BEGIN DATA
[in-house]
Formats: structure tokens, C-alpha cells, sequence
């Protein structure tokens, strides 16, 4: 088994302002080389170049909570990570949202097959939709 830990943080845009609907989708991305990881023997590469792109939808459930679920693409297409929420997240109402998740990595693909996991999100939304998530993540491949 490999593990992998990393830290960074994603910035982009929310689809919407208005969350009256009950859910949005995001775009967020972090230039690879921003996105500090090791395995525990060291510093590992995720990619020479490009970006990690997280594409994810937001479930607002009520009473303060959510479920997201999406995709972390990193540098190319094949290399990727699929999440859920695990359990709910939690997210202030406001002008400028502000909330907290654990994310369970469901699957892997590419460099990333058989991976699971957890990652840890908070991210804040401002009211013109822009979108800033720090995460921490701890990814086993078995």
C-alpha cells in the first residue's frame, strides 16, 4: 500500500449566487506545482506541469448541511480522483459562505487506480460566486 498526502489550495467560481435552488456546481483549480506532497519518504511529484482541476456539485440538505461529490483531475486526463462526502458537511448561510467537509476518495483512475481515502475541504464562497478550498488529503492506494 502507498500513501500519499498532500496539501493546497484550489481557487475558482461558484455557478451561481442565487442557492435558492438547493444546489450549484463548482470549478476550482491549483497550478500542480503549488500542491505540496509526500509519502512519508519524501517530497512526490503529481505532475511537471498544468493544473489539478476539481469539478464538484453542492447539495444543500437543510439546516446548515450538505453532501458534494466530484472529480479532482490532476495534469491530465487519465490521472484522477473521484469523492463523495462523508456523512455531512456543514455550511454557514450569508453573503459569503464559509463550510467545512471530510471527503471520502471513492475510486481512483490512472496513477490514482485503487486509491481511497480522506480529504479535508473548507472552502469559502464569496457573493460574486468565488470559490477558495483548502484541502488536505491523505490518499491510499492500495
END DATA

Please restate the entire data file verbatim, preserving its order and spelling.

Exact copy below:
[in-house]
Formats: structure tokens, C-alpha cells, sequence
């Protein structure tokens, strides 16, 4: 088994302002080389170049909570990570949202097959939709 830990943080845009609907989708991305990881023997590469792109939808459930679920693409297409929420997240109402998740990595693909996991999100939304998530993540491949 490999593990992998990393830290960074994603910035982009929310689809919407208005969350009256009950859910949005995001775009967020972090230039690879921003996105500090090791395995525990060291510093590992995720990619020479490009970006990690997280594409994810937001479930607002009520009473303060959510479920997201999406995709972390990193540098190319094949290399990727699929999440859920695990359990709910939690997210202030406001002008400028502000909330907290654990994310369970469901699957892997590419460099990333058989991976699971957890990652840890908070991210804040401002009211013109822009979108800033720090995460921490701890990814086993078995």
C-alpha cells in the first residue's frame, strides 16, 4: 500500500449566487506545482506541469448541511480522483459562505487506480460566486 498526502489550495467560481435552488456546481483549480506532497519518504511529484482541476456539485440538505461529490483531475486526463462526502458537511448561510467537509476518495483512475481515502475541504464562497478550498488529503492506494 502507498500513501500519499498532500496539501493546497484550489481557487475558482461558484455557478451561481442565487442557492435558492438547493444546489450549484463548482470549478476550482491549483497550478500542480503549488500542491505540496509526500509519502512519508519524501517530497512526490503529481505532475511537471498544468493544473489539478476539481469539478464538484453542492447539495444543500437543510439546516446548515450538505453532501458534494466530484472529480479532482490532476495534469491530465487519465490521472484522477473521484469523492463523495462523508456523512455531512456543514455550511454557514450569508453573503459569503464559509463550510467545512471530510471527503471520502471513492475510486481512483490512472496513477490514482485503487486509491481511497480522506480529504479535508473548507472552502469559502464569496457573493460574486468565488470559490477558495483548502484541502488536505491523505490518499491510499492500495